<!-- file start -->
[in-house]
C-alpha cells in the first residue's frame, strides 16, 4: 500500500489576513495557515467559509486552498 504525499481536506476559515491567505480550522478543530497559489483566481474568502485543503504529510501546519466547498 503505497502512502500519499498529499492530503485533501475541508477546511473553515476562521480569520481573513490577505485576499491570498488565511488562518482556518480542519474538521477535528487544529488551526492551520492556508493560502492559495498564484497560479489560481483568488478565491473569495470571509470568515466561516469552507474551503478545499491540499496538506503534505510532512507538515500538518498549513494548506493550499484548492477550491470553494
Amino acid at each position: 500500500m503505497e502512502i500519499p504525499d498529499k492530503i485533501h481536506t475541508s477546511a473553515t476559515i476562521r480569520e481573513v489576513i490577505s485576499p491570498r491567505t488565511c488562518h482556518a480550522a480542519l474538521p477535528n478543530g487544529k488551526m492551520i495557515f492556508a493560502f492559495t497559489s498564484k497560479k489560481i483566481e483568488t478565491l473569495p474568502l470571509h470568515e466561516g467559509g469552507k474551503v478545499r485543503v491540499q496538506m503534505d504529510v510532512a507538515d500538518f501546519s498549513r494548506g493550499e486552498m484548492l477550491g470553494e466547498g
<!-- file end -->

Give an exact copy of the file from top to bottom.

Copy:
[in-house]
C-alpha cells in the first residue's frame, strides 16, 4: 500500500489576513495557515467559509486552498 504525499481536506476559515491567505480550522478543530497559489483566481474568502485543503504529510501546519466547498 503505497502512502500519499498529499492530503485533501475541508477546511473553515476562521480569520481573513490577505485576499491570498488565511488562518482556518480542519474538521477535528487544529488551526492551520492556508493560502492559495498564484497560479489560481483568488478565491473569495470571509470568515466561516469552507474551503478545499491540499496538506503534505510532512507538515500538518498549513494548506493550499484548492477550491470553494
Amino acid at each position: 500500500m503505497e502512502i500519499p504525499d498529499k492530503i485533501h481536506t475541508s477546511a473553515t476559515i476562521r480569520e481573513v489576513i490577505s485576499p491570498r491567505t488565511c488562518h482556518a480550522a480542519l474538521p477535528n478543530g487544529k488551526m492551520i495557515f492556508a493560502f492559495t497559489s498564484k497560479k489560481i483566481e483568488t478565491l473569495p474568502l470571509h470568515e466561516g467559509g469552507k474551503v478545499r485543503v491540499q496538506m503534505d504529510v510532512a507538515d500538518f501546519s498549513r494548506g493550499e486552498m484548492l477550491g470553494e466547498g